This is powerful stuff:

And now I write books for teenagers because I vividly remember what it felt like to be a teen facing everyday and epic dangers. I don’t write to protect them. It’s far too late for that. I write to give them weapons–in the form of words and ideas-that will help them fight their monsters. I write in blood because I remember what it felt like to bleed.

Asimov on libraries

From Walking Paper.

I love this note from Isaac Asimov to the children of Troy, MI, which celebrated the opening of a new public library there in 1971:

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From Fast Company:

Netflix traffic, be it movies or TV shows streamed over the wires, now accounts for close to 30% of Net activity in U.S. homes in peak evening hours, according to a study by hardware/software net traffic experts Sandvine Inc.

In total, the “real time entertainment” share of Net traffic, which includes Netflix, takes up 49.2%—basically half of data flowing into homes. Web activity, presumably covering all other use cases including reading digital news sources or accessing social network resources, takes up less than 17%. We’re imagining the remaining 50% is taken up by digital traffic of other types like playing online games, reading email, making Skype calls, illegal file-sharing and so on … but the fact that a single provider has grabbed 30% of Net traffic is amazing.

A third of all internet activity during peak hours. Crazy.

This is especially interesting news, given what Seth Godin said recently about Netflix and libraries. If it is truly the case that “Netflix is a better librarian, with a better library, than any library in the country,” then can we figure out a way to jump on this bandwagon?

Amazon has finally indicated its openness to a library lending model for the Kindle, so is it just a matter of time before Netflix gets there, too?

I am very curious about the possibility of Netflix creating a streaming movie subscription service for libraries, wherein libraries pay for access based on population, cardholders, etc. Just like a database, it could be limited to in-library use, or preferably extended to accommodate remote access. It is also likely there would be price tiers for a one-viewer-at-a-time model vs. unlimited viewers. Checkout periods and automatic returns could function similarly to OverDrive.

Yes, this service would take us further from ownership of our collections—and make us increasingly subject to the capricious whims of corporations and their evolving licensing terms. However, it’s evident that streaming movies are quickening the demise of the DVD, so libraries need to be planning for what’s next.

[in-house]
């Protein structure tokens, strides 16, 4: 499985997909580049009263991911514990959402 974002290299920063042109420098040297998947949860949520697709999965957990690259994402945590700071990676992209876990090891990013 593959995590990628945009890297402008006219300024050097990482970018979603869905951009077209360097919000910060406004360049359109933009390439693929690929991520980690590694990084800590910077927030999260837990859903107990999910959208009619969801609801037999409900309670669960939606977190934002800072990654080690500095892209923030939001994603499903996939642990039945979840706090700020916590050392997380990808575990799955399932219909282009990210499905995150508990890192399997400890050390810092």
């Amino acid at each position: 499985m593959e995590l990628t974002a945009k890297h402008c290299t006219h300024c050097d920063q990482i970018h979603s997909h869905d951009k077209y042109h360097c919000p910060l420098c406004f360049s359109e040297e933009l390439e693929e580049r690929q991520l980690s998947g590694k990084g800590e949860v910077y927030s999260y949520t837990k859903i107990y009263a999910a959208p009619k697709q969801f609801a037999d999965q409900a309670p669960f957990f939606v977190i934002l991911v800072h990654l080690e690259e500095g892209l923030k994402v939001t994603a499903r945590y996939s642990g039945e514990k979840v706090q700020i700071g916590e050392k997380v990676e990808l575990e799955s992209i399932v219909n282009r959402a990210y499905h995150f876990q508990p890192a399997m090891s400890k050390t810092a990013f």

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By day, Andy Woodworth is a mild-mannered librarian. By night, he’s still a librarian, just less mild-mannered.

Andy is kind of famous in the librarian community, mostly for getting the Old Spice guy to do a video about how great libraries are, and unsuccessfully campaigning to get Ben &…

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Libraries as ecosystems of innovation and creativity

This past Friday night I attended “Big Ideas For Busy People,” one of the events that opened the Cambridge Science Festival. Ten speakers, all of whom were either Harvard or MIT professors and several of whom were Nobel Prize winners and/or MacArthur geniuses, gave five-minute talks on a broad array of hot topics in science.

The talks touched mostly on things I knew next to nothing about: multiverses, the human microbiome, optogenetics, etc. Fascinating, but mostly beyond my comprehension.

I was very pleased, however, to leave the talks with an idea planted by the last speaker, Amy Smith, which has been incubating ever since.

Smith is a senior lecturer at MIT in the department of mechanical engineering. You can read all about her here and here. Please also take a look at what’s going on at the D-Lab, which she founded, and her TED talk.

Smith’s work deals primarily with appropriate design for developing countries. She talked about a 3-day design course she brought to remote villages in Africa which promoted creative capacity-building, co-creation and user-driven design. Rather than foisting “solutions” generated externally upon the community, the course empowers community members to create their own low-cost, sustainable inventions and ideas.

This program was tremendously inspiring, but it was a phrase Smith mentioned toward the end of her five minutes that really caught my attention. She spoke of the need to create “ecosystems of innovation and creativity,” rather than continuing to throw unsustainable development dollars at these communities.

How does this phrase apply to libraries? Well, given the uncertainty libraries face because of budget cuts, technological change and myriad other factors, and the identity crisis that necessarily ensues, we have the opportunity to reinvent libraries as ecosystems of innovation and creativity, a la the recent Make article on public libraries.

This is not to say that we give up on books (in whatever format) and reading. On the contrary, a vital part of this ecosystem would be collections of resources—in print, on the free web, on licensed databases—curated by librarians who know what makes their communities tick. Just as importantly, the library would function as a space for collaboration, engagement with new ideas and the creative practice of a variety of activities.